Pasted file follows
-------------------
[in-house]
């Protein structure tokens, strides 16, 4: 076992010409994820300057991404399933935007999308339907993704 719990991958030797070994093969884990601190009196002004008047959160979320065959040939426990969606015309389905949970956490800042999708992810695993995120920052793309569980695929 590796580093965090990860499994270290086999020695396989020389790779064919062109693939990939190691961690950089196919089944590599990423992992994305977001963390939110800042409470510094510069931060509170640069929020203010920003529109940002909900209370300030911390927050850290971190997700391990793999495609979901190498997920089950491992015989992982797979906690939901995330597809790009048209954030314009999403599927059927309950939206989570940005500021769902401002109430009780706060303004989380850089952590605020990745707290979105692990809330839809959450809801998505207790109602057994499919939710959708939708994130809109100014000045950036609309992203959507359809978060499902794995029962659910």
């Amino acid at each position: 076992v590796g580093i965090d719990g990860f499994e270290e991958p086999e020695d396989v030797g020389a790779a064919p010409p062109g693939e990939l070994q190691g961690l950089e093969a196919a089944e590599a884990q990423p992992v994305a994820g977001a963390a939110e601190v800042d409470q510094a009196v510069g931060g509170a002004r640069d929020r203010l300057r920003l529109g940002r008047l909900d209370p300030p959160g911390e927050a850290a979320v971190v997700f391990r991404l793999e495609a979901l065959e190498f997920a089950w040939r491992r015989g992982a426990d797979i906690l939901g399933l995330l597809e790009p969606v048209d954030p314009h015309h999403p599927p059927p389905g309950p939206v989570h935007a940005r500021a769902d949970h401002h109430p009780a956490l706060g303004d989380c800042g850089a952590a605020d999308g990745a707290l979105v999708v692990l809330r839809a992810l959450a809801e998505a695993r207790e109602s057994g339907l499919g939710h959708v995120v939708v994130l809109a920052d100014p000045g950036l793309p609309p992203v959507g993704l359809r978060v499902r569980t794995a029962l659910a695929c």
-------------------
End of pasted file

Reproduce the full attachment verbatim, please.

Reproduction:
[in-house]
């Protein structure tokens, strides 16, 4: 076992010409994820300057991404399933935007999308339907993704 719990991958030797070994093969884990601190009196002004008047959160979320065959040939426990969606015309389905949970956490800042999708992810695993995120920052793309569980695929 590796580093965090990860499994270290086999020695396989020389790779064919062109693939990939190691961690950089196919089944590599990423992992994305977001963390939110800042409470510094510069931060509170640069929020203010920003529109940002909900209370300030911390927050850290971190997700391990793999495609979901190498997920089950491992015989992982797979906690939901995330597809790009048209954030314009999403599927059927309950939206989570940005500021769902401002109430009780706060303004989380850089952590605020990745707290979105692990809330839809959450809801998505207790109602057994499919939710959708939708994130809109100014000045950036609309992203959507359809978060499902794995029962659910």
């Amino acid at each position: 076992v590796g580093i965090d719990g990860f499994e270290e991958p086999e020695d396989v030797g020389a790779a064919p010409p062109g693939e990939l070994q190691g961690l950089e093969a196919a089944e590599a884990q990423p992992v994305a994820g977001a963390a939110e601190v800042d409470q510094a009196v510069g931060g509170a002004r640069d929020r203010l300057r920003l529109g940002r008047l909900d209370p300030p959160g911390e927050a850290a979320v971190v997700f391990r991404l793999e495609a979901l065959e190498f997920a089950w040939r491992r015989g992982a426990d797979i906690l939901g399933l995330l597809e790009p969606v048209d954030p314009h015309h999403p599927p059927p389905g309950p939206v989570h935007a940005r500021a769902d949970h401002h109430p009780a956490l706060g303004d989380c800042g850089a952590a605020d999308g990745a707290l979105v999708v692990l809330r839809a992810l959450a809801e998505a695993r207790e109602s057994g339907l499919g939710h959708v995120v939708v994130l809109a920052d100014p000045g950036l793309p609309p992203v959507g993704l359809r978060v499902r569980t794995a029962l659910a695929c």